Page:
I want to also add to this that during this time I also had 2 injections of steroid's in my spine (for suspected neck issues). While it wasn't for my hand, the Dr told me that steroid injected anywhere in the body with work on inflammation anywhere in the body. So its possible that extra steroid helped me get good results.

At the end of the 8 weeks, the therapist was finally able to get the index finger into the FULL flexed position. Once he was able to do that, I started doing it myself 2 or 3 times a day and then exercising the hand from fully opened to closed. Only a few minutes after having it fully closed I again can't make it close. But so much better than before!! I continue to have hand issues and I'm still on gaba… but I force it closed daily. I'm going back to the hand dr next week – I'm guessing he will do another injection. My hand is at 85%… I want it back to 100%!! My strength greatly improved once I was able to make a fist again as well. The hand doctors opinion is that my hand issues are caused by tendonitis that was brought on by the swelling during struggles with PTS. After this 2nd injection there is still potentially a "tendon release" procedure that can be done if I still don't get full hand function. I'll keep this blog posted on my progress!!

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@jjspokane61 – thanks for providing this information about all the therapy you've undergone for your hands with the PTS. I'm sure this will be very helpful for other members.

Was your doctor hopeful that you might get your hand function back to 100 percent, @jjspokane61?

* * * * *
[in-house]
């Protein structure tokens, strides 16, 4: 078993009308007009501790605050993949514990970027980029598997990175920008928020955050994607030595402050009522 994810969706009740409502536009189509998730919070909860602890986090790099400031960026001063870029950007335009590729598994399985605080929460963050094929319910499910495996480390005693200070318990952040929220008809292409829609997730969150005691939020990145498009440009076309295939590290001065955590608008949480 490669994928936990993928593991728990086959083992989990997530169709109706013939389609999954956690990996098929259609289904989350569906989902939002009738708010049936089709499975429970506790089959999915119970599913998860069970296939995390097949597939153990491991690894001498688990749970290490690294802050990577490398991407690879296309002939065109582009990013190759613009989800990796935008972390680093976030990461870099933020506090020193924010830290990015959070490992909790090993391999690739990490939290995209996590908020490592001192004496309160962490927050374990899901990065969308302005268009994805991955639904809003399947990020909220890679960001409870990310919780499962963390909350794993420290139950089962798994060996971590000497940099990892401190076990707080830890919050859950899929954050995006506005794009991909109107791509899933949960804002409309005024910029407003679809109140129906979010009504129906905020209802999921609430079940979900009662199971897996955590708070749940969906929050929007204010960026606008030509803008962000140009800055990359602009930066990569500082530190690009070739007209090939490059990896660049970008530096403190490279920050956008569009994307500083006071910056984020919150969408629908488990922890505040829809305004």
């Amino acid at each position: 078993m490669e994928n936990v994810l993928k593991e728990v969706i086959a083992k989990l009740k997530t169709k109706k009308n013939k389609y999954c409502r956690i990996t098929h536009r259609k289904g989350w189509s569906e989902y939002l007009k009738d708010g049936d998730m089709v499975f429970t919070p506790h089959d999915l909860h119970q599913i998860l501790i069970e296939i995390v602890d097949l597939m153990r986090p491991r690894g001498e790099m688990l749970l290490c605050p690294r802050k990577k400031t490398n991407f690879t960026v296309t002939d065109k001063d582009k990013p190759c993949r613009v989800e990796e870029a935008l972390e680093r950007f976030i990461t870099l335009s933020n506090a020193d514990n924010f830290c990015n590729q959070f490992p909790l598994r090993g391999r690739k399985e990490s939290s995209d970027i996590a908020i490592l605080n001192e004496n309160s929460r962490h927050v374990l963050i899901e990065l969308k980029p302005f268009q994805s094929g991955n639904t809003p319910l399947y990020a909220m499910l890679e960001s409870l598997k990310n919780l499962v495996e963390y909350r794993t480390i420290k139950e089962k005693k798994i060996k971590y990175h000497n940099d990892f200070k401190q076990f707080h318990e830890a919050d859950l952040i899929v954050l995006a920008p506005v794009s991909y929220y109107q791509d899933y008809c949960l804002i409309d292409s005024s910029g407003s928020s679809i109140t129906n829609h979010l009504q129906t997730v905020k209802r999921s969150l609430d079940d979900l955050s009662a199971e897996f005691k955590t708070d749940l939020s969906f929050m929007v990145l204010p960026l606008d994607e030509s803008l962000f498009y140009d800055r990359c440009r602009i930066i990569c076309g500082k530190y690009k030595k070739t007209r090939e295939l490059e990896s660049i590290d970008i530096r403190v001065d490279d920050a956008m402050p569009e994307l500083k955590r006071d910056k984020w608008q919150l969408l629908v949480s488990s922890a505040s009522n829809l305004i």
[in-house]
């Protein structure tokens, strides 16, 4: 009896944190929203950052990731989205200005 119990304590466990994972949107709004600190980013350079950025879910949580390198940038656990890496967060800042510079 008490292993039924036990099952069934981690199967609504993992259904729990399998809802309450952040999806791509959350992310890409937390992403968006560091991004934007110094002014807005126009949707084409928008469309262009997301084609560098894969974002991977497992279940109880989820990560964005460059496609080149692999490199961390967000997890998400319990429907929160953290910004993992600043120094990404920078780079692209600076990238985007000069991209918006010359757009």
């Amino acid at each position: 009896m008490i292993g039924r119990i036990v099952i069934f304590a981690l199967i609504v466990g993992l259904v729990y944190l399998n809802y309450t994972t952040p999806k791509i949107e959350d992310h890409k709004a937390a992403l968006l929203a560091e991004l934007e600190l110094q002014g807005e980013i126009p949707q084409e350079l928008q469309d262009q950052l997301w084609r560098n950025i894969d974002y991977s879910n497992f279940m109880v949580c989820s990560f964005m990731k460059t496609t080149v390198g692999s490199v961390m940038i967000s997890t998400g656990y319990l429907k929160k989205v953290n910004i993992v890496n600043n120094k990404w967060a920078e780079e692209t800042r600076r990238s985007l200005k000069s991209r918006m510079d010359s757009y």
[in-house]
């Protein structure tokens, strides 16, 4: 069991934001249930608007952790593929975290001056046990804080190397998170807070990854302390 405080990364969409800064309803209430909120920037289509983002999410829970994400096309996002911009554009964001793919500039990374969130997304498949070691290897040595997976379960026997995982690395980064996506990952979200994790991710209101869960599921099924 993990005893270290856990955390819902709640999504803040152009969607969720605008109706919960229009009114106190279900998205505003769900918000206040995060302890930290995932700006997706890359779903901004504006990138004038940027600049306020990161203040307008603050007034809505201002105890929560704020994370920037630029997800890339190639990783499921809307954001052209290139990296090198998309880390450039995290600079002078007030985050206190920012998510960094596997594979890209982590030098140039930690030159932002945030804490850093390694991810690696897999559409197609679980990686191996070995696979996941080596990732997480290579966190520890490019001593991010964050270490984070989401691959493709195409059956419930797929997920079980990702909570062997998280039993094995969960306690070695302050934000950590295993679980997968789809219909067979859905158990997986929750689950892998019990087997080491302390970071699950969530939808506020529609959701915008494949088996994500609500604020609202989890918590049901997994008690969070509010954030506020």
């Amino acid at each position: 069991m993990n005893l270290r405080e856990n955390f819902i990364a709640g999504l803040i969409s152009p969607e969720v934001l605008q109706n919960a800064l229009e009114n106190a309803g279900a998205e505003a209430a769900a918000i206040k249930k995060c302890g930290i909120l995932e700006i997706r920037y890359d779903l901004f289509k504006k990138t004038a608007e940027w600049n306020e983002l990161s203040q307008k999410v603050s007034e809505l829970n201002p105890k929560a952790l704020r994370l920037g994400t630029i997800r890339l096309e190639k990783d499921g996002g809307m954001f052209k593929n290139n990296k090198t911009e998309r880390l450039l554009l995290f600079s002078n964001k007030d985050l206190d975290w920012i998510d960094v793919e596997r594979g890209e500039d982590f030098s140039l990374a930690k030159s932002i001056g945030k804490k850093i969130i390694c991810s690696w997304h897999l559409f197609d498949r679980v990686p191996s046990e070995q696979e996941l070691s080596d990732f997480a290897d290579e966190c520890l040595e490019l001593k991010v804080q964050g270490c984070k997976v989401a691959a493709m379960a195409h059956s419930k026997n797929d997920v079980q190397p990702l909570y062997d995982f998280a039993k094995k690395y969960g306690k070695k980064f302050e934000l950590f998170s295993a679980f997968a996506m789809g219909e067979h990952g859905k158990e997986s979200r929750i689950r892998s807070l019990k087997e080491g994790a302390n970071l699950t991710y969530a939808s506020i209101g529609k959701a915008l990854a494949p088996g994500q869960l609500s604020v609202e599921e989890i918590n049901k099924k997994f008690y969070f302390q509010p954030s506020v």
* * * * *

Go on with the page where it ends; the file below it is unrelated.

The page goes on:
I also wanted to ask @survivingpts in this PTS discussion to talk more about the acupuncture experiences mentioned that helped with PTS-related pain.

@vgottlieb24 – I believe you were saying you think that having acupuncture at a spa might be related to the start of PTS for both you and your sister?

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@lisalucier

@jjspokane61 – thanks for providing this information about all the therapy you've undergone for your hands with the PTS. I'm sure this will be very helpful for other members.

Was your doctor hopeful that you might get your hand function back to 100 percent, @jjspokane61?

I also wanted to ask @survivingpts in this PTS discussion to talk more about the acupuncture experiences mentioned that helped with PTS-related pain.

@vgottlieb24 – I believe you were saying you think that having acupuncture at a spa might be related to the start of PTS for both you and your sister?

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Update: I had the 2nd steroid injection in my hand 1 week ago. This 2nd shot was NOT nearly as painful as the first (I think because it was less swollen so there was more room for the extra fluid). As of 3 days ago, I am ABLE to make a tight fist now! The tendons are still tight – but less painful than before. I keep opening and closing all day long… so excited to be able to! I will continue with the gabapentin for now… maybe if all is still good with the hand in a couple of weeks I'll start another attempt to get weaned off the drugs! 2018 has NOT been a great year for me… excited to keep getting better and hoping for a much better 2019! So… the take away from this is… if you have the fixed finger issues due to PTS… make SURE you go and see a HAND specialist. Tell them to consider that this may be tendonitis caused by the swelling in your hand. I'm so pleased with my outcome at this point… I want that for everyone else suffering out there!!! Merry Christmas!! JJ